Sunday, June 3, 2007

On June 3, ...

... 1906, Freda Josephine McDonald was born to a washerwoman and a vaudeville drummer, in St. Louis, Missouri. The infant would come to be known as Josephine Baker (left), who became an "overnight sensation" in the 1920s, when she traveled to Paris and danced scantily clad in costumes of feathers or bananas. During World War II she smuggled messages, scrawled on music sheets, for the French Resistance, and served in the Women's Auxiliary Air Force -- service for which she was awarded a Médaille de la Résistance française and appointed a Chevalier de la Légion d'honneur. In postwar years she returned to the United States to fight racism, which had thwarted her attempts for success at home. Following her death in Paris in 1975, Baker became the 1st American woman ever to be buried with French military honors.
... 1621, the Republic of the Seven United Netherlands granted a charter to the Dutch West India Company. Authorizing the company to pursue trade throughout much of the globe, the charter was intended to stymy competition from Spain and Portugal, and it operated to advance Dutch colonization and slave trafficking in the Americas.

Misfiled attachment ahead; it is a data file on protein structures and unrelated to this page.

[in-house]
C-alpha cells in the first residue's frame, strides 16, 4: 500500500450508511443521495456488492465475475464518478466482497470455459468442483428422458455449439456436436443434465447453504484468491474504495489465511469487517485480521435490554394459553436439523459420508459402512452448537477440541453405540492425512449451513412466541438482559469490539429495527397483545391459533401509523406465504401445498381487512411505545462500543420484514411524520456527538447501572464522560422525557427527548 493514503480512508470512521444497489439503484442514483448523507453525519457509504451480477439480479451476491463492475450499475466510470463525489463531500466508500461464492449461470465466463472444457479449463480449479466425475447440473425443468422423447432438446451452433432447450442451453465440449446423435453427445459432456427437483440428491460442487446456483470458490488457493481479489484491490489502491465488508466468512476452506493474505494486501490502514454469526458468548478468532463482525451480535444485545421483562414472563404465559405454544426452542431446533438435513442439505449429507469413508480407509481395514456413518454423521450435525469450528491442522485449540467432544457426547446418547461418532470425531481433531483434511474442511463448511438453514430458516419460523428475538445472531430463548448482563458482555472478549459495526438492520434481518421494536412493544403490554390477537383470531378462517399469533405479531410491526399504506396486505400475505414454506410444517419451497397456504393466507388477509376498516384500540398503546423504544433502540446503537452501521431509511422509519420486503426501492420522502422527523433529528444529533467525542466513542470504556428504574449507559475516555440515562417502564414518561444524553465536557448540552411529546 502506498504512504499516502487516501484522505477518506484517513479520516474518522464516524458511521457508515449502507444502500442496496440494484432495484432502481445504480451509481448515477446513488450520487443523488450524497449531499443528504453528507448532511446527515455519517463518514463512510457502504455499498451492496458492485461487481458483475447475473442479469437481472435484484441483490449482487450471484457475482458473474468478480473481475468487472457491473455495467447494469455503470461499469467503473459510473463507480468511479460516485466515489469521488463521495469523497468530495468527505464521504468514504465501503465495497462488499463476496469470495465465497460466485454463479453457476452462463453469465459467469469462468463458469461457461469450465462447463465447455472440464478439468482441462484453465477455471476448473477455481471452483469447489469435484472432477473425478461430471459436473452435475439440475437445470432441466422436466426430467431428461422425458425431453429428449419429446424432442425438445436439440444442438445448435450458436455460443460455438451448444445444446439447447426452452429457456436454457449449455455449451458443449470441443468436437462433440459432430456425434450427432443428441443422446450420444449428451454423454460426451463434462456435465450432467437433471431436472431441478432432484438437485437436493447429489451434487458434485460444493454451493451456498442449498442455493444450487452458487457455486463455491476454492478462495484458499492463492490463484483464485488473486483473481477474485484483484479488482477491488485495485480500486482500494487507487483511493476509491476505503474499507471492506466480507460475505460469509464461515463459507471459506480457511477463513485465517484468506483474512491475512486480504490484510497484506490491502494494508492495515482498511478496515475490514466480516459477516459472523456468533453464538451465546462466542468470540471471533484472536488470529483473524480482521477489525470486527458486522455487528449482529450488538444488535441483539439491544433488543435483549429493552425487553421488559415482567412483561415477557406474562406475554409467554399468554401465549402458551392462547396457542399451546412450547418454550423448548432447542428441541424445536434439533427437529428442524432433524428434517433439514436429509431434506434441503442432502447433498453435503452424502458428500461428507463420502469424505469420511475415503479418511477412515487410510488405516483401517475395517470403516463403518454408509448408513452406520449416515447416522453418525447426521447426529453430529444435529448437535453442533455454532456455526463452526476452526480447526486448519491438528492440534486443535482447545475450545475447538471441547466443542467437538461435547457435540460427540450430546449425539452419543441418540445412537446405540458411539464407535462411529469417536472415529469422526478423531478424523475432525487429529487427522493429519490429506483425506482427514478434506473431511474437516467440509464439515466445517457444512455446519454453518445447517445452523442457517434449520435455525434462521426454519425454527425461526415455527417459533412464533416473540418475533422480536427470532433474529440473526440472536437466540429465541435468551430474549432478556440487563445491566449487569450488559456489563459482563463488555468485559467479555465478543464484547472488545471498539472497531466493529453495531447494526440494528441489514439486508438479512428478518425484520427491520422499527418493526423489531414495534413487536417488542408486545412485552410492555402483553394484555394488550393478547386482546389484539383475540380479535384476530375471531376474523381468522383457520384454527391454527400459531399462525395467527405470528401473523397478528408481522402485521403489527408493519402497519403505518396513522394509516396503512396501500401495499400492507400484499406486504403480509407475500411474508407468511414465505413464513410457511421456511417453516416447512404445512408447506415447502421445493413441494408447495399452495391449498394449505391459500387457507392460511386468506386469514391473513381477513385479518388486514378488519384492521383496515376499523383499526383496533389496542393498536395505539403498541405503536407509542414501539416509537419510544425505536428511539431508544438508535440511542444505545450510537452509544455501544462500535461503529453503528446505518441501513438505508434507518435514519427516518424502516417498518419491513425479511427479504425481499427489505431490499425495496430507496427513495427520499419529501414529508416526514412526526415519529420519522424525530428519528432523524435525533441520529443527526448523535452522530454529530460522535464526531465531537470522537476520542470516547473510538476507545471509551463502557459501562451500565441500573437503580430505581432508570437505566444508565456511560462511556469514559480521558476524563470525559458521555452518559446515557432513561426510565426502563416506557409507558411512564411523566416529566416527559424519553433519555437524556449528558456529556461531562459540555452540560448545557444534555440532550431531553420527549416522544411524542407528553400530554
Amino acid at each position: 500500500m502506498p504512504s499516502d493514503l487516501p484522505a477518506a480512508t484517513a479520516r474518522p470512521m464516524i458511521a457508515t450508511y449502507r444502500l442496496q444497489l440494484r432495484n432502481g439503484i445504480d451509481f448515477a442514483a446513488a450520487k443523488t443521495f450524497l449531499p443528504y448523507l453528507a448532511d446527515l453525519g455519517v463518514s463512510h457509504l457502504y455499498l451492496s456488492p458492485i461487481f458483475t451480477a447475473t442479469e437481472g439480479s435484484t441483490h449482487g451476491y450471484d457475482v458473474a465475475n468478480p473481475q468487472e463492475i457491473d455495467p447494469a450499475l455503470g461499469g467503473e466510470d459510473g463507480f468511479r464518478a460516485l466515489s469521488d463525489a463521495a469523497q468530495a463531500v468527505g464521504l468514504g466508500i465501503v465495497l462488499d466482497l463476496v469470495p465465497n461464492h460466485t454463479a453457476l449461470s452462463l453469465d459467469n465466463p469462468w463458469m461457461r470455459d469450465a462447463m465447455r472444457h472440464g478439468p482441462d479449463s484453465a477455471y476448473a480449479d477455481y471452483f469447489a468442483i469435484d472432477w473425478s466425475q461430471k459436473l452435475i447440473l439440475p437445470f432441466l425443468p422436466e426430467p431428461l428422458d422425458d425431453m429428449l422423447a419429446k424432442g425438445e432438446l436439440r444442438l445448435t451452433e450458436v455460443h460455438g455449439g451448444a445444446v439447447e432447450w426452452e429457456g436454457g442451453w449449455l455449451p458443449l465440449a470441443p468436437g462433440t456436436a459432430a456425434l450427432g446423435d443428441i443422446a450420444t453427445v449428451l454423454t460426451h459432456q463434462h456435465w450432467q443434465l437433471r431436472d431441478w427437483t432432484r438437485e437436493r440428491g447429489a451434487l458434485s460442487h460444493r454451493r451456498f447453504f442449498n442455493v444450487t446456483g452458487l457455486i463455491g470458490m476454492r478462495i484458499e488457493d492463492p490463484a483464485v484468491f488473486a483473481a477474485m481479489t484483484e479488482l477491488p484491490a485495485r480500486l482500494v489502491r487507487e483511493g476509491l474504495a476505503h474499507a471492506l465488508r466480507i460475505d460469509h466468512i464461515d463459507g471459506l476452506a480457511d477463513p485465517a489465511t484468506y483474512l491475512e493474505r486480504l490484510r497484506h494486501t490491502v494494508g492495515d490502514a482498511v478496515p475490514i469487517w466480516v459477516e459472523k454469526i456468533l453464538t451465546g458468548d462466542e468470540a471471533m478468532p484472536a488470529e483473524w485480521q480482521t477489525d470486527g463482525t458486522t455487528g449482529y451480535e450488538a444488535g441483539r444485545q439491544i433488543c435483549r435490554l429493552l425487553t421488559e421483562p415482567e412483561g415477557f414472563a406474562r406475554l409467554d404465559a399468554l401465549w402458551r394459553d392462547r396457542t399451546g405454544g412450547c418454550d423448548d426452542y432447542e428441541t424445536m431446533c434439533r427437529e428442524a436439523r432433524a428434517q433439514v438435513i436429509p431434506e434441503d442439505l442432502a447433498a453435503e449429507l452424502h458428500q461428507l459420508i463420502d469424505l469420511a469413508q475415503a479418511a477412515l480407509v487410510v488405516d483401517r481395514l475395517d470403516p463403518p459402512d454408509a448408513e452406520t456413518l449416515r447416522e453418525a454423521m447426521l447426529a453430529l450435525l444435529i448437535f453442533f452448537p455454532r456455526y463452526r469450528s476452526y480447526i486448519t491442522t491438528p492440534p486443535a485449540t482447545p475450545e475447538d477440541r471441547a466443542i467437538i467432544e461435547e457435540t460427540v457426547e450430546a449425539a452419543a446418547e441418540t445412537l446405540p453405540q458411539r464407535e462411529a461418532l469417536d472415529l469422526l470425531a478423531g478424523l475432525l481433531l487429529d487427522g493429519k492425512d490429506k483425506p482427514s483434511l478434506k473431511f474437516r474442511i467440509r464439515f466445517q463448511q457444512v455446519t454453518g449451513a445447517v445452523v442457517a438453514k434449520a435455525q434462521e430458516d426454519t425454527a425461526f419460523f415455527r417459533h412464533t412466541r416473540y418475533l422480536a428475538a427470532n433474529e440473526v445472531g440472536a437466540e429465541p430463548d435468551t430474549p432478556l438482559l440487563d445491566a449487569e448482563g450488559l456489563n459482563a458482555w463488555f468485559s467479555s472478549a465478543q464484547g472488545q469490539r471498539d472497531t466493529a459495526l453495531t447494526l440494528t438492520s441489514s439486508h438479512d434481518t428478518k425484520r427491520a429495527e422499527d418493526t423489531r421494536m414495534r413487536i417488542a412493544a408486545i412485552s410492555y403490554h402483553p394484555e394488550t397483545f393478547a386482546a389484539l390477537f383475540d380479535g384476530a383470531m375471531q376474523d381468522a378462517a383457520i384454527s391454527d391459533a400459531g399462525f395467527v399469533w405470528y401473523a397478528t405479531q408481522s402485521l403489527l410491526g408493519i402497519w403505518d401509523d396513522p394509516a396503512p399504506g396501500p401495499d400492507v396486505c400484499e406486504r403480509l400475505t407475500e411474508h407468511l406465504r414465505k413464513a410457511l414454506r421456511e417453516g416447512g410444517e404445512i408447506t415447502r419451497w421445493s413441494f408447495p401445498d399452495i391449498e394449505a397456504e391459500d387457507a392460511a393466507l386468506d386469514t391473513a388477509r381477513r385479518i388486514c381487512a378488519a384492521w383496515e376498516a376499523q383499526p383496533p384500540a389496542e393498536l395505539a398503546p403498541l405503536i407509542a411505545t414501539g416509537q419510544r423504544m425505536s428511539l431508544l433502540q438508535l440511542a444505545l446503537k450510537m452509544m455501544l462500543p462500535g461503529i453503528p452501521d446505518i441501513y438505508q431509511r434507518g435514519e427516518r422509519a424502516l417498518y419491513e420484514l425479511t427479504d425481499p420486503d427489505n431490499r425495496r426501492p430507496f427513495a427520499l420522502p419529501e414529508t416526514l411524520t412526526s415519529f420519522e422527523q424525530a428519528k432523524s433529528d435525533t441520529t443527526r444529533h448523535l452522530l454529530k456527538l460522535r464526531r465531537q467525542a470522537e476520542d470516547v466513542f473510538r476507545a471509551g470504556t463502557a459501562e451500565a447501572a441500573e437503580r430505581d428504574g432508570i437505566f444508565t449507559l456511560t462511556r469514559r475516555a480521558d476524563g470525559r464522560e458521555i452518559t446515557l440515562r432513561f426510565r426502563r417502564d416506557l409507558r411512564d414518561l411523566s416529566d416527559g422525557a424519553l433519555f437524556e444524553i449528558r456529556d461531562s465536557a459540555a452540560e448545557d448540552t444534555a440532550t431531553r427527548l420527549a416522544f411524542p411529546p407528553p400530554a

Judith Weingarten said...

Would a Josephine Baker (if such can be imagined) now receive a feminine form of the Légion d'honneur, as a Chevalière, perhaps, instead of a Chevalier? Does anyone know?

All good wishes,

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Diane Marie Amann said...

Dear Judith,
Thanks for the question. As far as I can tell the official title remains "Chevalier" regardless. Though Quebecoise often add an "e" -- "professeure," for instance -- this is not the norm in France. Perhaps if Mme Royal had won the change would have been hastened.
Incidentally, the June 3 NY Times had a great review of a new book on Josephine Baker, which emphasizes not so much her life story per se as her efforts to construct her life story and image. See: